Bruce Vilanch has had a storied career as a joke writer for performers from Bette Midler to Robin Williams and has six Emmys to his name. He also spent four years as a regular on "The Hollywood Squares" and appeared on Broadway in the musical "Hairspray". Listen as the comedian tries his best to shed light on the insane choices made to create what one critic has dubbed, "The worst two hours of television ever."
Australian Josh Thomas created, wrote and stars in the comedy series "Please Like Me." In it, he tackles coming-out and coming-of-age. The season three finale airs Friday, December 11, 10 p.m. He recalls his mother's unfortunate night of swilling Prosecco and sightseeing.
Comedian John Mulaney cut his teeth as a writer for "Saturday Night Live," where he co-created iconic characters like Stefon, the club kid/nightlife reporter on "Weekend Update." After leaving "SNL," John briefly had an eponymous sitcom on Fox. And all the while he's done stand-up. He talks about his latest comedy special on Netflix, admits to being a pushover, a "beta," and shares his regrets over missed '90s joke opportunities.
Allison Janney has earned accolades for her performances in just about every medium, including a couple of Tony nominations. But she's probably best known as a TV star -- especially as Press Secretary CJ Cregg on "The West Wing" -- a role that won her four Emmys. She's won two more for her latest role on the sitcom "Mom." The actor opens up about finding the levity in tragedy of her addict character on the show... and reveals her inner Notorious B.I.G.
T.J. Miller made his name as a stand-up comedian and he's lent his dulcet voice to the animated film "Big Hero 6" and to a ball of mucus in Mucinex commercials. But lately he's earned raves and a Critics' Choice Award for his lead role on the HBO sitcom "Silicon Valley." As this week’s etiquette guru, he comes laden with wisdom… and a rusty old tin cup.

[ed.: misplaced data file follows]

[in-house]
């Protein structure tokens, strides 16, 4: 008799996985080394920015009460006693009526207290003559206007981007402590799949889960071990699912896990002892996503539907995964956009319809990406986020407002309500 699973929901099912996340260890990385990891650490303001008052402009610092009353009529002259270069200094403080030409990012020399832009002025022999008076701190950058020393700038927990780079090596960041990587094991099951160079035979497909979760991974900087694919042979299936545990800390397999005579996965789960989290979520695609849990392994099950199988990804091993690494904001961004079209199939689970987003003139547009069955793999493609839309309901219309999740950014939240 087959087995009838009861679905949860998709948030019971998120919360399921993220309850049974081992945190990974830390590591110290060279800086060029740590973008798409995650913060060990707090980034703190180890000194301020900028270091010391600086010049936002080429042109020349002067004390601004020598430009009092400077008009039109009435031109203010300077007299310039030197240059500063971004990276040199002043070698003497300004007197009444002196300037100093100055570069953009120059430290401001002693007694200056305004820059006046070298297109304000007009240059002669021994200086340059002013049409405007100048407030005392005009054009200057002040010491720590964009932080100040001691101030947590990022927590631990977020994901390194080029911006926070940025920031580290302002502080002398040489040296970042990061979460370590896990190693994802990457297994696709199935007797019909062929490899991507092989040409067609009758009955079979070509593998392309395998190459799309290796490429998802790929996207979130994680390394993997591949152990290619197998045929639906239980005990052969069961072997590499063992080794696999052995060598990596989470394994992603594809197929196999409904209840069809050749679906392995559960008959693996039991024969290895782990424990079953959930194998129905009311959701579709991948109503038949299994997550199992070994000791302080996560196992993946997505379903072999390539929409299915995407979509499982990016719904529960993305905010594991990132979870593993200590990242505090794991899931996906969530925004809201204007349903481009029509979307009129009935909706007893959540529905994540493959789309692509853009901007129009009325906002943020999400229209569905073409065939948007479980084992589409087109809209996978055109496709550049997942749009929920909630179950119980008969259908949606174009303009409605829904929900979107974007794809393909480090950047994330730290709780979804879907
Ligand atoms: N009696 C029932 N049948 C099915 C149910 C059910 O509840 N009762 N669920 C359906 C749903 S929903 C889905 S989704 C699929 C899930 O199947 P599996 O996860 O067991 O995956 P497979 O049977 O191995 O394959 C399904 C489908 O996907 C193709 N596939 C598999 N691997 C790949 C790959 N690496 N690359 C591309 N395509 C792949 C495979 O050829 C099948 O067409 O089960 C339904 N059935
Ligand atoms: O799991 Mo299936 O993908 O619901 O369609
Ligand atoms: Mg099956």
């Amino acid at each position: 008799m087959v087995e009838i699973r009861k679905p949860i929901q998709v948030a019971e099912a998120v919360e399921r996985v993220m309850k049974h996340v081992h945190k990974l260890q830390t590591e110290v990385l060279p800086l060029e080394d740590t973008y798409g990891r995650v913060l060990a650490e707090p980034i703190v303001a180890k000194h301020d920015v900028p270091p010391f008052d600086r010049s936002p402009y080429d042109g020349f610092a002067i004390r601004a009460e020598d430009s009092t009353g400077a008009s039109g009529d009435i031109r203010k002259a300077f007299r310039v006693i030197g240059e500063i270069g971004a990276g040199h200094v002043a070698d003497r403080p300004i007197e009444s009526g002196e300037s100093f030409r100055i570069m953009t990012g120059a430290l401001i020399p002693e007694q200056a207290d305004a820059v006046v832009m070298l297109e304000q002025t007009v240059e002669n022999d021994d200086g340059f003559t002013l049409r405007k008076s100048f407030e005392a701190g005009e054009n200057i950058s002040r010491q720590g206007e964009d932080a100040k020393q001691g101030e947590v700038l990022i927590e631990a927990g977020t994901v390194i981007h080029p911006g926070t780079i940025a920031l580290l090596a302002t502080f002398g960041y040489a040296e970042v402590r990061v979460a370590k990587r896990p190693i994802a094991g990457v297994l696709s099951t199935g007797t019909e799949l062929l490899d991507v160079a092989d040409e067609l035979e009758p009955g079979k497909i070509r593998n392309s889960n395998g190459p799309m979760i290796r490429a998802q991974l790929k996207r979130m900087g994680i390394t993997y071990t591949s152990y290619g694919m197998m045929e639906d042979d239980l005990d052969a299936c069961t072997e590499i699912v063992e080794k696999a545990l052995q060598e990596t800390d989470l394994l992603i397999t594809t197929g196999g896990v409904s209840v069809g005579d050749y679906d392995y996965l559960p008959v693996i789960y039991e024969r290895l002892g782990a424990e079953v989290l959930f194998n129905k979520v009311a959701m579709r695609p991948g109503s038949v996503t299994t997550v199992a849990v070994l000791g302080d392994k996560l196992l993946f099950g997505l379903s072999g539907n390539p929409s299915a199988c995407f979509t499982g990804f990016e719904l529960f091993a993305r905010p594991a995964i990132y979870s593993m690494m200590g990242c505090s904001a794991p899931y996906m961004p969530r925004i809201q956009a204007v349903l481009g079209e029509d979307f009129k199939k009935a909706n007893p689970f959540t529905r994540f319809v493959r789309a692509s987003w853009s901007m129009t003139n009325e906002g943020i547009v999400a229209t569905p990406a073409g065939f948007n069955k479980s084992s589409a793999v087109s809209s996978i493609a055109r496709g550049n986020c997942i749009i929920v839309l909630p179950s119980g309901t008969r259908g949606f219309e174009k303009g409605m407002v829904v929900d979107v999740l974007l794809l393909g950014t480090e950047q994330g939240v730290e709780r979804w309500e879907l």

Peter Capaldi won an Oscar for directing the short film "Franz Kafka's It's a Wonderful Life," but he's best known as an actor. Most recently, he became he became the 12th actor to portray the title character in the beloved sci-fi series "Doctor Who." He talks with us about putting his own spin on a favorite character from his childhood and the acting challenges involved with the show's ever-shifting tone.
Journalist Alexandra Pelosi was born and raised in the city by the Bay. Her new documentary, called "San Francisco 2.0," She examines how the counterculture capital of the world has changed since the tech boom of the 2000s.
Paul Scheer is probably best known for his role on the hit show "The League," and he also co-hosts the "How Did this Get Made?" podcast, which is dedicated to mocking terrible films. The comedian, who appeared at our Los Angeles Podfest event, reveals the moment he knew "The League" was going to be a blast, why he can't look away from "The Bachelor," and how an elaborate skateboarding scene is signal of a bad movie.
The star of the legendary "Doctor Who" explains what a tardy Time Lord would do, and how to deal with those who would dare criticize his show.